Between the 18th and 19th centuries, a large gang of stranglers operated on the highways. Amongst them was the most prolific serial killer in history: Thug Buhram Jemadar ‘The King of the Thugs’. With a mere handkerchief (called Rumāl), Buhram is estimated to have killed 931 people in his 40 years of operation. While Buhram would have been an exemplary case study in the motives of a serial killer, his personality is not known. His capture was part of a larger British crackdown on the Thugs.
The ‘Thug‘ community are mentioned in Indian lore as far back as the 14th century and have many names depending on which part of the country you are in. In the North, they were the Thugs whose way of life was called ‘Thuggee’; in the South, they were Phansigars (Stranglers), in Tamil lands, Ari Tulucar (Ari meaning to cut and Tulucar, originating from Turkey, meaning Muslim), in Canarese “Tanti Calleru” (thieves who use a wire or a cat-gut noose”, in Telugu Warlu Wahndlu (people who use the noose).
That their modus operandi was common across India suggests a phenomenon larger than just a temporary gang of murderers. And their death count is unfathomable today. Between 1740 and 1840, they are estimated to have killed at least 40,000 people a year. With over five centuries of operation, they are held responsible for anywhere between one million and three million murders. The historian Mike Dash estimates it to be around 50,000 in total, in his book, “Thug: The True Story Of India’s Murderous Cult.”
What made the Thugs different was their ethos. They operated by befriending travelers (alone or in groups), often traveling with them for hundreds of miles. When the victim is asleep or vulnerable, they move in from behind and strangulate them using a handkerchief called Ruhmal. The body would have a ritual performed over it (or not) and then buried out of sight.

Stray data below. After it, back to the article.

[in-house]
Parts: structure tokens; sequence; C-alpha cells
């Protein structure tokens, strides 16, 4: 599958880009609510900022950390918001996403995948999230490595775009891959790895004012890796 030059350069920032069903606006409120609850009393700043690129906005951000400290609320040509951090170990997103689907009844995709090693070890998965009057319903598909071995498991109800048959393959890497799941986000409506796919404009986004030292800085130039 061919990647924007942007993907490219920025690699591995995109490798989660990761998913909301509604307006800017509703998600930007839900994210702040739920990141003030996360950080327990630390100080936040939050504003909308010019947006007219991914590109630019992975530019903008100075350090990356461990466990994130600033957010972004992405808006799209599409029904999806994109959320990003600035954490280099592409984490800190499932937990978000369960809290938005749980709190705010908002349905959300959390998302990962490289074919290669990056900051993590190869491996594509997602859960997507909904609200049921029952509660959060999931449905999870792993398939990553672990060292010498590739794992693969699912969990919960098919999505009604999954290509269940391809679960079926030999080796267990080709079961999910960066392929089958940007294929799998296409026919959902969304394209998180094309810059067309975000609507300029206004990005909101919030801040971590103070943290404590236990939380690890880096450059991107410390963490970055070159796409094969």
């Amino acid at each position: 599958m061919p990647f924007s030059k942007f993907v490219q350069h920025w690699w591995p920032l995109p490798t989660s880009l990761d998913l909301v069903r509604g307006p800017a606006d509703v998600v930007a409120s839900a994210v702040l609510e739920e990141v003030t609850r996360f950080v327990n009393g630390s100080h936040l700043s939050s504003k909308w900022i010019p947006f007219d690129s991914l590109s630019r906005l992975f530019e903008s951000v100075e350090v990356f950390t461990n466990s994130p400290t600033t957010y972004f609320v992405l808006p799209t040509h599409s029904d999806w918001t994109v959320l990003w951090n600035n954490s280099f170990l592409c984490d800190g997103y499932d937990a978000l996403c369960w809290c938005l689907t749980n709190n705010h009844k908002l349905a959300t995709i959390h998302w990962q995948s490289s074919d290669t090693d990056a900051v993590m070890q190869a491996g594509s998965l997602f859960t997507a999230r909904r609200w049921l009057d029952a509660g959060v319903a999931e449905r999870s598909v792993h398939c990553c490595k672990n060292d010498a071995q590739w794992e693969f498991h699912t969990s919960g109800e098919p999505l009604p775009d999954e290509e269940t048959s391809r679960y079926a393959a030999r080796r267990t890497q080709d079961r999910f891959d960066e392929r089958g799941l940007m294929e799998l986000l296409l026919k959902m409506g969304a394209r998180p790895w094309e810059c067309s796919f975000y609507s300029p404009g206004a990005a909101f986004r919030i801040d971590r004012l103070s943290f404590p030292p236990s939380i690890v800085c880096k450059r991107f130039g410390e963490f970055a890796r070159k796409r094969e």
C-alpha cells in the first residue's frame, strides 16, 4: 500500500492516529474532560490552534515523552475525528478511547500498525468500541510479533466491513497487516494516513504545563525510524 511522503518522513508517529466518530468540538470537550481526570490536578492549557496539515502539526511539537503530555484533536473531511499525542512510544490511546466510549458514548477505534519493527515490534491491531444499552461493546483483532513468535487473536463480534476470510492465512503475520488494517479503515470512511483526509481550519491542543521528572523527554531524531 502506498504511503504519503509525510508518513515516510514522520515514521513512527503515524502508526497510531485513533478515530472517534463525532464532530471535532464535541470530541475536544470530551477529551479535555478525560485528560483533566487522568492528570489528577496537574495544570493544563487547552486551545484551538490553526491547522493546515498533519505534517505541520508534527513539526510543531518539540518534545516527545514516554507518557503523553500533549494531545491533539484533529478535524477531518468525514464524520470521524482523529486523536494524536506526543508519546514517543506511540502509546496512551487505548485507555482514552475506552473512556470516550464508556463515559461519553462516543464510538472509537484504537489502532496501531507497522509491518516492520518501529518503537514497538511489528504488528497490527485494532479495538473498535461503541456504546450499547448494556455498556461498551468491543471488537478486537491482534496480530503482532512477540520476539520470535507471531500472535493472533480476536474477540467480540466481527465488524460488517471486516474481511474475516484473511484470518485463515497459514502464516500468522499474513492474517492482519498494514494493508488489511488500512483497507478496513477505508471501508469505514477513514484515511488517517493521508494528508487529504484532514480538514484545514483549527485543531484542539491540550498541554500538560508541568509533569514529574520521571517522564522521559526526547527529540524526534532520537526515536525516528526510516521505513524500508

It was only when similar-looking mass graves started being unearthed across the country that the East India Company started to take an interest in why so many travellers were disappearing off the roads. The then Governor General, William Bentinck, was appointed in a time where the British sought to consolidate their power over India – and an increasingly loss-making East India Company. The Thuggee and Dacoity Department was set up in 1830 and led by a colonel named William Sleens.
To kill the thugs, the British had to enlist the aid of thugs themselves. Under the system of “King’s Evidence’, captured thugs were encouraged to rat out their comrades. In exchange, they had to be provided with protection for “Thugs will strangle a King’s Evidence!”, as one Thug said in fear. They were given special accommodation, away from the other prisoners, in Jabalpur.
William Sleens made good use of this system of informants. He sought and received extraordinary powers to tackle this ‘extraordinary association‘. These powers included the ability to prosecute and indict anyone whom the Thug informants named as guilty. Unsurprisingly, this was often used by the Thugs to settle old scores. Between 1826 and 1846, three thousand were sentenced to prison – and 504 hanged.
It is not known whether Burham personally killed the 931 people he is thought guilty of. He was captured after an associate ratted him out for the Rs.100 reward on offer. The associate was ironically a Revenue Collector at Oudh – and a former strangler himself. He led a guard of eight sepoys to Burham’s house. When the latter was surrounded by policemen, he immediately surrendered, saying:
I am a Thug, my father and grandfather were Thugs, and I have Thugged with many. Let the government employ me and I will do its work.